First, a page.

View Full Version : Can you help me?
08-08-2004, 06:56 AM
I've just started a new job, and when I'm working, I keep thinking of things I could do better, and then promptly forget them. I thought of diviing my page in two, one side for notes, and the other divided into quadrants.
A long time ago I saw a model with the page divided into quadrents. I remember two were things to do less of and things to do more of. Does any one know what the other two are?
I figure if I could write it down immediately after each call I would be able to review at the end of the day/week and improve more quickly.
Thanks for your help.
08-08-2004, 04:59 PM
I have found it is not so much the format as it is that I get back through and process the notes I took in a timely (the closer to the event the better) manner. Then I can strip out what needs to be done and still have enough recall of the event to cipher out my sometimes cryptic notes.
If you need a format to make it work perhaps just go with one and after a bit you can make the changes you need to fit your style/circumstances. I have found this experimentation to work the best in getting something useful.
Hope this helps.
08-08-2004, 06:04 PM
Maybe you are thinking of Franklin Covey's four quadrants?
QI - Important and Urgent
QII - Important but Not Urgent
QIII - Not Important but Urgent
QIV - Not Important and Not Urgent
08-09-2004, 09:13 AM
Guest.. you are right.. I'm logging the calls as I make them.. so if I write
Scribble Scribble Scribble what they tell me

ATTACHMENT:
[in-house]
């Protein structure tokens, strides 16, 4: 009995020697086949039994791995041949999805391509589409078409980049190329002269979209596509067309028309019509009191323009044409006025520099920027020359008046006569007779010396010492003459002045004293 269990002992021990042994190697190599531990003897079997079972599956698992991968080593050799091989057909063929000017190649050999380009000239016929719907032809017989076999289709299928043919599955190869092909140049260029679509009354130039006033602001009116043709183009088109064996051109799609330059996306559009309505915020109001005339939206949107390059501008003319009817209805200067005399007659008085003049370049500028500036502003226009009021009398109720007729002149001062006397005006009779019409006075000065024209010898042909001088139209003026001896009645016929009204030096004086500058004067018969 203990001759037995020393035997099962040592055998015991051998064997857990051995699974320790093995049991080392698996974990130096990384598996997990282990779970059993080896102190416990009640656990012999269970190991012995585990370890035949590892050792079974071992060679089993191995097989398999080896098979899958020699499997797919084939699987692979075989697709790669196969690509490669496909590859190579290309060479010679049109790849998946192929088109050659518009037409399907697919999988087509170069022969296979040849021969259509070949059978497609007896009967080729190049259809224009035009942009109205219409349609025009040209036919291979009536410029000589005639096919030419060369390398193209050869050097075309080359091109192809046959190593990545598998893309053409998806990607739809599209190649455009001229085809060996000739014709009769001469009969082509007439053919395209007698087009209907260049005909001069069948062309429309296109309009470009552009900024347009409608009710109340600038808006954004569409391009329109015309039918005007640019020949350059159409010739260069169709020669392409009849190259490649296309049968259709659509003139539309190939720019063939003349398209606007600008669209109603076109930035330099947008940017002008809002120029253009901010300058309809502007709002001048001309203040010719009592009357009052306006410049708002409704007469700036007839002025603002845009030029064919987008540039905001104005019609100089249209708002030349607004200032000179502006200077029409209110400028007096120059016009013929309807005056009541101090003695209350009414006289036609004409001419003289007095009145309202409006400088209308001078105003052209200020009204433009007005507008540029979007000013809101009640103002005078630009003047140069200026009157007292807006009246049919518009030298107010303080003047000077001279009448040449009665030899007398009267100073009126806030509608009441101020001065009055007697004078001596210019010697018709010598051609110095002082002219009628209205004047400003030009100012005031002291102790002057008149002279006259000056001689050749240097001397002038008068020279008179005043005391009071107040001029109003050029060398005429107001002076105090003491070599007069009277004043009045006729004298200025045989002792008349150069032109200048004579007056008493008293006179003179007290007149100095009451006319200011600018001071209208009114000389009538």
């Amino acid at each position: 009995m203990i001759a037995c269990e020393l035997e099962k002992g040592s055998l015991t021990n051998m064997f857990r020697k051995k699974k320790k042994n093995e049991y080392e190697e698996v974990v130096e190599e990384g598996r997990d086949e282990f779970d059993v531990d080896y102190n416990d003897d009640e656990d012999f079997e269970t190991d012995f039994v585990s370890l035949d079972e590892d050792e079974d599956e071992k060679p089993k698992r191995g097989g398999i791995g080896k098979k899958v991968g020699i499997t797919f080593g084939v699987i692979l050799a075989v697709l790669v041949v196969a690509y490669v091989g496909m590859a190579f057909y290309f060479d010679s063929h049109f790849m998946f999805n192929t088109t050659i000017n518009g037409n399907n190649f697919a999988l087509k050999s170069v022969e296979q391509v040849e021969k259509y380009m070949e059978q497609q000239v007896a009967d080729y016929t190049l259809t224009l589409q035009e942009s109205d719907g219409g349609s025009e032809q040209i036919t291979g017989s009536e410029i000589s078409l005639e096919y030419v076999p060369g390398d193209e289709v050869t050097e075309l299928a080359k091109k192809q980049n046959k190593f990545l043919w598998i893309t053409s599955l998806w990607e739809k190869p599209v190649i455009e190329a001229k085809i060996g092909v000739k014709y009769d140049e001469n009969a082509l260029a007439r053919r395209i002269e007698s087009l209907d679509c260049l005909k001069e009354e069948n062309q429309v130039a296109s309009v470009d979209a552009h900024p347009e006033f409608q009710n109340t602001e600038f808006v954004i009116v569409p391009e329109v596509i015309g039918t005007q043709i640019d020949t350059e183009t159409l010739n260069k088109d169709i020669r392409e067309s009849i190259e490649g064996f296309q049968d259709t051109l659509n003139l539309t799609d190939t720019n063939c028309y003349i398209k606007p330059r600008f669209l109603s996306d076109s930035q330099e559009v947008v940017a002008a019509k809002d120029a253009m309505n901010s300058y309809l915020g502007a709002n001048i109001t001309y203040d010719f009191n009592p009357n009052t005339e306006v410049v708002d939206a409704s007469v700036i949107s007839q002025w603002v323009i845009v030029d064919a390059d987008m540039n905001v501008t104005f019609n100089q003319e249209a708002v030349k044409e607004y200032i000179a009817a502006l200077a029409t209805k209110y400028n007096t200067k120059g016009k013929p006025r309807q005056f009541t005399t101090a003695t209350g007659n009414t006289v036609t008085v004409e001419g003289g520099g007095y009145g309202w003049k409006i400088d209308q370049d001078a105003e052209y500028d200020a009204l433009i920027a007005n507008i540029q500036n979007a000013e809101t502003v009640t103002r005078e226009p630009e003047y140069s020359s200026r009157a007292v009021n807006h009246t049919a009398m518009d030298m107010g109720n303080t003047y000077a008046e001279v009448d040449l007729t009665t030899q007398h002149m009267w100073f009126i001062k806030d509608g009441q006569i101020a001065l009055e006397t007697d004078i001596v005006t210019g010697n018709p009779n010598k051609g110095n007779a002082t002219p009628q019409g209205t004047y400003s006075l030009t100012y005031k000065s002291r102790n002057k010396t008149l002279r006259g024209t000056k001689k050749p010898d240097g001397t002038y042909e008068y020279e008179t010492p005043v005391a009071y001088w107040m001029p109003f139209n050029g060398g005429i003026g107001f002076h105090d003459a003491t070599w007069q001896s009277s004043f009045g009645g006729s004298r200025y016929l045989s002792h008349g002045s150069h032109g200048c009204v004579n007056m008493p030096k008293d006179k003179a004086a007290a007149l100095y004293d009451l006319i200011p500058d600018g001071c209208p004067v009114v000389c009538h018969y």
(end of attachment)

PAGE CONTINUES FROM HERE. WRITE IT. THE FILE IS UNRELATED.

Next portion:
Then Scribble what I did good/what I forgot to do..
then at the end I can go through and highlight the what I did good and what I forgot and I can see how I'm doing...
Brainwave.. I think I'll try that for a while and see how it goes. Thanks for being my inspiration.
J - it came to me in the night. the other two are Stop and Start.. I don't know where it comes from though.. I don't think its a Covey thing..
thanks for your help though.
08-09-2004, 04:14 PM
What your talking about sounds somewhat like the Cornell method of note-taking. It was discussed on this board a while ago: http://www.davidco.com/forum/viewtopic.php?t=559
A decent description is here: http://cls.coe.utk.edu/pdf/ls/Week2_Lesson14.pdf
Basically, you divide your paper into sections. In one section, you take your notes. In another section, while reviewing your notes, you write key words or terms. And in a third section, you briefly write summaries, thoughts, and actions. Kind of sounds like collect, process. . . ;)
08-09-2004, 09:42 PM
I've just started a new job, and when I'm working, I keep thinking of things I could do better, and then promptly forget them.
I went through a process a couple of months ago, during a back-to-back-to-back travel month. (In hotels 17 nights out of 20.)
At the end of most days, where-ever I was about to fall asleep, I wrote a full 3X5 card answering these two questions:
What would I like to do over from today?
What am I glad/proud I did today?
At the end, I had a good dozen cards that gave me some real (ok, as real as could be) objective feedback about thoughts, ideas, perceptions and attitudes. I was able to make some changes last summer, and I attribute some of them directly to this process.